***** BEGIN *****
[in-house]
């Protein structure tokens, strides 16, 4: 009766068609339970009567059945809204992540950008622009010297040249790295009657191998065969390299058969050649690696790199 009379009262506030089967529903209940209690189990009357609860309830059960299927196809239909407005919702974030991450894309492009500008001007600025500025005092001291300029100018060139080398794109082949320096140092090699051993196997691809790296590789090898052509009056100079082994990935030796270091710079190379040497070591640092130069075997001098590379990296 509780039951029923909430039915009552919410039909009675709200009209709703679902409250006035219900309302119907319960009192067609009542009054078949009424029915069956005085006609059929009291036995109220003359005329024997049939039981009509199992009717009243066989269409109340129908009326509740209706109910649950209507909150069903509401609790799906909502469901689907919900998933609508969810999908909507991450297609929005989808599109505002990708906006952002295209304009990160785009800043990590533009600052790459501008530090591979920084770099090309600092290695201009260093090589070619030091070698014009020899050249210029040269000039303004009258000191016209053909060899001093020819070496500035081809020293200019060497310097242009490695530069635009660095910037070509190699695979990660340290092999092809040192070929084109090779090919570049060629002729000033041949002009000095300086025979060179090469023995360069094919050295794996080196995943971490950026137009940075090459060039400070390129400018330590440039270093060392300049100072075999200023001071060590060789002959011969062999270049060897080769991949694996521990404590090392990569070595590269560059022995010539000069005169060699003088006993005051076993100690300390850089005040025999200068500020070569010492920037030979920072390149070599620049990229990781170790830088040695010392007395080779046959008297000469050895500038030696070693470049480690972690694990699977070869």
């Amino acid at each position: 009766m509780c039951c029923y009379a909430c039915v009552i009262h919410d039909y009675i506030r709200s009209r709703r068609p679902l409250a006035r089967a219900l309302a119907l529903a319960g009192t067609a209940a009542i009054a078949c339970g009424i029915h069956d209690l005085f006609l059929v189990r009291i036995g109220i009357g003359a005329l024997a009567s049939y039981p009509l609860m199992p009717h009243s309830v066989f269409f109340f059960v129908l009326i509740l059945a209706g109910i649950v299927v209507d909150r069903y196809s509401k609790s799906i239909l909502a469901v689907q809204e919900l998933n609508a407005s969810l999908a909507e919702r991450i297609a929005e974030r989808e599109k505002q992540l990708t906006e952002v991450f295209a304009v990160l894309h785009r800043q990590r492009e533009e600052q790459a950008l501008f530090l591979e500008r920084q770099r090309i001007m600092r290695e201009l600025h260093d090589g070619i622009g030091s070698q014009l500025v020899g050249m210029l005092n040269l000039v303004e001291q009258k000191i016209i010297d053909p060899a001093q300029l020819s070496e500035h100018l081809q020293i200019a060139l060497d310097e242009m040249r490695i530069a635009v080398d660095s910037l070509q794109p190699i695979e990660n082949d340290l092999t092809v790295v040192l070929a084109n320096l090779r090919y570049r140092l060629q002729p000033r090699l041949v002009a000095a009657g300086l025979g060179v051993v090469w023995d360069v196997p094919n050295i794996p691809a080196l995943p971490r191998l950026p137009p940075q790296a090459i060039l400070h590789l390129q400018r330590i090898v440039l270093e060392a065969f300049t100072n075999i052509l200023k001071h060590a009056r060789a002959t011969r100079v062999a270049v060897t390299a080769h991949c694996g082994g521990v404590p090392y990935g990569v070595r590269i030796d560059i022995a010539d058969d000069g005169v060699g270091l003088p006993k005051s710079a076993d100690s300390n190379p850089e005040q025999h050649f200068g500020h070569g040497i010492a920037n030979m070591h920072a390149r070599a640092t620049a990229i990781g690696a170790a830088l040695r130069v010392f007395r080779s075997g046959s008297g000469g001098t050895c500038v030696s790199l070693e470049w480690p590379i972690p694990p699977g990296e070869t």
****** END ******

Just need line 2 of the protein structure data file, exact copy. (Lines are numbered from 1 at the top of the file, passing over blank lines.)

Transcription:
């Protein structure tokens, strides 16, 4: 009766068609339970009567059945809204992540950008622009010297040249790295009657191998065969390299058969050649690696790199 009379009262506030089967529903209940209690189990009357609860309830059960299927196809239909407005919702974030991450894309492009500008001007600025500025005092001291300029100018060139080398794109082949320096140092090699051993196997691809790296590789090898052509009056100079082994990935030796270091710079190379040497070591640092130069075997001098590379990296 509780039951029923909430039915009552919410039909009675709200009209709703679902409250006035219900309302119907319960009192067609009542009054078949009424029915069956005085006609059929009291036995109220003359005329024997049939039981009509199992009717009243066989269409109340129908009326509740209706109910649950209507909150069903509401609790799906909502469901689907919900998933609508969810999908909507991450297609929005989808599109505002990708906006952002295209304009990160785009800043990590533009600052790459501008530090591979920084770099090309600092290695201009260093090589070619030091070698014009020899050249210029040269000039303004009258000191016209053909060899001093020819070496500035081809020293200019060497310097242009490695530069635009660095910037070509190699695979990660340290092999092809040192070929084109090779090919570049060629002729000033041949002009000095300086025979060179090469023995360069094919050295794996080196995943971490950026137009940075090459060039400070390129400018330590440039270093060392300049100072075999200023001071060590060789002959011969062999270049060897080769991949694996521990404590090392990569070595590269560059022995010539000069005169060699003088006993005051076993100690300390850089005040025999200068500020070569010492920037030979920072390149070599620049990229990781170790830088040695010392007395080779046959008297000469050895500038030696070693470049480690972690694990699977070869």